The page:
An overview of service provision in response to the issue of social isolation and Long COVID, and a look at how we are returning to business as usual.
Emma Cox: Programme Director – Surrey Downs Integrated Care Partnership
The Panel received a presentation from Dr Hilary Floyd and Emma Cox. The presentation provided an overview of service provision in response to the issue of social isolation and Long COVID, and a look at how we are returning to business as usual.
Dr Floyd presented an overview of some of the issues in recovery of COVID patients, stating that when the pandemic first started, there was a significant focus on ITU and acute care. As time moved on, it was recognised that as these patients left hospital they required more support to recover from the effects of long COVID. The Seacole Centre was opened in May 2020 in response to this need.
Some of the patients who had been ventilated for a long time (60-90 days) were not fit to return home or to their Care Home straight away and so received inpatient rehabilitation care at the Seacole Centre. Others were able to return to their home with an on-going care package including an exercise schedule.
Many people who contracted COVID did not require hospital admittance. However Dr Floyd advised that it had also been noted that some of these patients reported Long COVID (fatigue, breathlessness, on-going coughs, exercise intolerance) and were often unable to return to work.
The Long COVID programme had been initiated, and Leatherhead Hospital provided rehab programmes for these patients. Services were delivered by Surrey Downs Health and Care, Epsom Hospital and Sutton Health and Care. People seen at the service attended to get their energy levels back up, but also to receive psychological support.
The service has been extended to primary care and GPs could now refer people to a rehabilitation service. Leisure centres and gyms had also been approached to see if this work could continue in the community.
Dr Floyd advised the Panel that primary care was operating and GPs were keen to see their patients. Dr Floyd stressed the importance of seeing patients with chronic disease, to assist in preventing severe COVID. Surgeries were now holding 50% of consultations face-to-face.
The Chairman asked if the newer emerging treatments for COVID patients that were having an effect on reducing Long-COVID symptoms.
Dr Floyd advised it was too early to tell whether the new treatments were having an impact on Long-COVID.
Emma Cox gave the Panel an overview of the Surrey Heartlands Organisational Development Programme, Surrey 500. Emma advised that this was a programme that looked to bring together partners, staff and managers from across systems to look at particular challenge or initiative within their place.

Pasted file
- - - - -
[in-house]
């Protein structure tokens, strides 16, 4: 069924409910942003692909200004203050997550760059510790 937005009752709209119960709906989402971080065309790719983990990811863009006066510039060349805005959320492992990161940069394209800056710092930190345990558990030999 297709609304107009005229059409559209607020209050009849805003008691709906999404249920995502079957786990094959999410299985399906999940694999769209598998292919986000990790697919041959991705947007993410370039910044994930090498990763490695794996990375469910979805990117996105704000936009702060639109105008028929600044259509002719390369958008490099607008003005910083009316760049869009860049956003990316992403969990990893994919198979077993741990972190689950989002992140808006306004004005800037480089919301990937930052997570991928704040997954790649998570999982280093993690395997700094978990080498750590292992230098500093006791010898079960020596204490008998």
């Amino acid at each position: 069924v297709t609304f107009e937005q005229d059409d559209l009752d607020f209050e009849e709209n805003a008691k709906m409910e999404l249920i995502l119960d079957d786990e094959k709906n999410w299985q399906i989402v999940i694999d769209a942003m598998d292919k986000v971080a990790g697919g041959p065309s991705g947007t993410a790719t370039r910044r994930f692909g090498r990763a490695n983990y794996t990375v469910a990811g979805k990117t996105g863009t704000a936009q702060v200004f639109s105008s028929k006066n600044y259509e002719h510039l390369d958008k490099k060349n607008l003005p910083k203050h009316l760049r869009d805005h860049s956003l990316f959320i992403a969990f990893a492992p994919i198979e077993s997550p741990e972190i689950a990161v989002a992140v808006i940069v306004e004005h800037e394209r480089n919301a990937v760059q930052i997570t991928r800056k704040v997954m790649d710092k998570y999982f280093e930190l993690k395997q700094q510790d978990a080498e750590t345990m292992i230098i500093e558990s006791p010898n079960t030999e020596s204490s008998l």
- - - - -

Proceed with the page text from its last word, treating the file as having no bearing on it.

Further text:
Surrey Downs ICP recruited 70-80 representatives from key partners, including from the voluntary sector and Districts and Boroughs.
Work was undertaken across the Districts and Borough in Surrey Downs, looking at what they felt the challenges were, and to find the common ground in how to tackle the issue of social isolation and loneliness. Work was undertaken with Central Surrey Voluntary Action and the Coalition for the Disabled, to develop a programme that was evidence based, and would provide the best possible solution.
The Tech to Community Connect Project was subsequently developed in partnership with the above organisations, and in partnership with Action for Carers.
The project was specifically designed to support the reduction in loneliness, isolation, technophobia and digital exclusion. The initiative looked to provide devices, and ‘Tech Angels’ (volunteers) who can support residents to develop their skills. This was being done virtually.
A Councillor asked if there are plans for Surrey Heartlands to reach out and connect with organisations where all staff were working from home, and are having very little outside engagement.
Emma Cox acknowledged the impact that a long period of home working could have on both physical and mental health. Surrey Heartlands ICP were working across all organisations and regularly liaising with staff, conducting risk assessments, and trying to help staff teams feel more connected. This would require regular monitoring.
A Councillor asked about the financial barriers in being able to access technology, and whether this has been observed as an issue for many accessing the service.
Emma Cox advised that research had shown that for some residents the greatest barriers had been the fear and anxiety of going on-line. In this respect the Tech Angels had been invaluable and were integral to the project.
A Councillor asked if the Tech Angels were going to be put on the ambassadors training for ‘scam spotting’.
Emma Cox informed the meeting that this suggestion would be passed to the relevant team.
A Councillor reflected that the scheme appeared to focus on older people as opposed to younger people.
Emma Cox confirmed there was no age limited and anyone could be referred to the project. The criteria were flexible, with the only set requirement being if a person is feeling lonely and needs support. The project focussed on older people, those who may have experienced long COVID, or any resident who has come into contact with front-line services.
The Chairman thanked the guest speakers, Daniel Elkeles, Dr Hilary Floyd and Emma Cox for their presentations.